City council adopts conflict policy

VERGENNES — After making a couple of tweaks they discussed in January, Vergennes aldermen on Feb. 21 adopted their first official conflict of interest policy, one that largely follows a Vermont League of Cities and Towns template.
In their discussions in recent meetings, aldermen said they have never known an instance where a member of the council has acted in a manner that would violate such a policy.
But they have also agreed it would clarify for members of the public what guidelines they follow and make public what rules future councils will follow.
According to the new policy, its purpose is “to ensure that the business of this municipality will be conducted in such a way that no member of the City Council … will gain a personal or financial advantage from his or her decisions and so that the public trust in members of the City Council will be preserved. It is also the intent of this policy to insure that all decisions made by the City Council are based on the best interest of the community at large.”
Specifically, the policy states that aldermen shall not:
•  “Participate in any official action if he or she has a conflict of interest in the matter under consideration.”
•  “Personally, or through any member of his or her household, business associate, employer or employee, represent, appear for, or negotiate in a private capacity on behalf of any person or organization in a cause, proceeding, application or other matter pending before the City Council if he or she has a conflict of interest in the matter under consideration.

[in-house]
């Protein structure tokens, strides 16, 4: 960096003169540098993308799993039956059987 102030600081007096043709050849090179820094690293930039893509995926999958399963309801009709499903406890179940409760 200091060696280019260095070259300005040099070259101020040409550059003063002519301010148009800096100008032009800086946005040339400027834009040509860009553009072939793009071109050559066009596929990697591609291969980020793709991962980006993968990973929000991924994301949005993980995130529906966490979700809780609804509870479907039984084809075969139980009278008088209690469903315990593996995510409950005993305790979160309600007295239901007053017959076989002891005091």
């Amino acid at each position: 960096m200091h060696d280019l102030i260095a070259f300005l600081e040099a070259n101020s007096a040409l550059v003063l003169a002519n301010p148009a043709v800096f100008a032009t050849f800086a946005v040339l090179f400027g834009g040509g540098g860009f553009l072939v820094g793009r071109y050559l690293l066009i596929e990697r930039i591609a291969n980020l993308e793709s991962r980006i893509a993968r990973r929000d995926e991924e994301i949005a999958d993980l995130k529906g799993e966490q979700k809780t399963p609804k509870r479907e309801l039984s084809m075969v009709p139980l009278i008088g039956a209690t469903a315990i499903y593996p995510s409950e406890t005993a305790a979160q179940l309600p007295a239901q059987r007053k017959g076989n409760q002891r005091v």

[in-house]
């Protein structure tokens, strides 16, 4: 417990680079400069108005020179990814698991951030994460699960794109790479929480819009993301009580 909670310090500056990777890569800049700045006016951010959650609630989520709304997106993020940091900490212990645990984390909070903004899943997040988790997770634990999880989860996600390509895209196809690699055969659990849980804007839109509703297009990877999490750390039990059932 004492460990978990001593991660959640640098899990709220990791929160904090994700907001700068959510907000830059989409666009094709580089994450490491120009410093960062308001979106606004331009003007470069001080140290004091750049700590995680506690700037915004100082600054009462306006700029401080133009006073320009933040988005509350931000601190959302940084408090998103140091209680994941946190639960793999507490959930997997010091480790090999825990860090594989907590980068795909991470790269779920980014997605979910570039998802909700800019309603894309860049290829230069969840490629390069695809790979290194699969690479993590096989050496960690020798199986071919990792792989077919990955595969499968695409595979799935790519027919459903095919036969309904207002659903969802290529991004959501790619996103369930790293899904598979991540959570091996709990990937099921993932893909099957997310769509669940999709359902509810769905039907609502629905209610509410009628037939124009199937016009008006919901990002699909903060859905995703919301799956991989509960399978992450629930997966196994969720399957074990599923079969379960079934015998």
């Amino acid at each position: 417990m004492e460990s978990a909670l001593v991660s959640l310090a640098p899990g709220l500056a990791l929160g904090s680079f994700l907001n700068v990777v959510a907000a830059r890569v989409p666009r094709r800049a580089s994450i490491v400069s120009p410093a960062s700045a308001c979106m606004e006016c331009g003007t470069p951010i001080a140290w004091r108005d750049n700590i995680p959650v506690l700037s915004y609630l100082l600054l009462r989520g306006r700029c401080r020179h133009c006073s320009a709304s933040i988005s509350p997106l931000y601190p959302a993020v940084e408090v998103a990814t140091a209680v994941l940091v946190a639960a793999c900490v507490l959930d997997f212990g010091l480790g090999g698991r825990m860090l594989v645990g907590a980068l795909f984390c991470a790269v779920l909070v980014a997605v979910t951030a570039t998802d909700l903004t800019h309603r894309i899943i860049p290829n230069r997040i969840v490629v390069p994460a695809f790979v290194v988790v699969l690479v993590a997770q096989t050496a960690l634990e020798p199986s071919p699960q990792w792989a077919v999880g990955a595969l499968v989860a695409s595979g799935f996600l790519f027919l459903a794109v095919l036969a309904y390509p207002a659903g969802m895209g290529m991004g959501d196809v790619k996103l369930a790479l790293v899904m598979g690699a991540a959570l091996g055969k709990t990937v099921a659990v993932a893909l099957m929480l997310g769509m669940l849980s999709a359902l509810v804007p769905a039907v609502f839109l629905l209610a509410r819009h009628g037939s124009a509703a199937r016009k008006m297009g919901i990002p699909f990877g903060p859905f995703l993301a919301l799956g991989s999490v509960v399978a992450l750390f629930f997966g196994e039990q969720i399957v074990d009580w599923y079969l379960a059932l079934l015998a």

•  “Accept gifts or other offerings for personal gain by virtue of their office that are not available to the public in general.”
•  “Use resources not available to the general public … for private gain or personal purposes.”
Aldermen made a few changes to the model VLCT policy, including slightly expanding the VLCT’s defined list of aldermen’s family members.
They also eliminated three references that gave them the right to vote to force a fellow council member to step away from the table.
Hawley on Thursday said aldermen did not believe they had the authority to force a fellow council member to recuse himself or herself from a discussion or a vote, thinking that only residents had the ultimate right to do so. Council members do retain the right to censure a fellow alderman if they believe he or she has crossed a line, he said, and that each alderman would in the end have to answer to voters.
Hawley said aldermen also clarified the reference that allows them to speak to the council on behalf of fellow residents, a provision that they said was ambiguous, and therefore too restrictive, in the model VLCT policy.
He said aldermen were concerned that if they simply adopted the model policy that the could not have spoken on behalf of residents in any cases, and added language saying that they could speak unless there were a specific conflict.
“People come to city council members for guidance, and then the city council member might want to advocate for the this person,” Hawley said. “And the way it was written it kind of stated a city council member couldn’t advocate for his or her constituents.”
The Vergennes Development Review Board and Planning Commission already have conflict of interest policies. Hawley has said he will recommend the city’s boards of listers and civil authority also adopt such a policy.
Andy Kirkaldy may be reached at [email protected].

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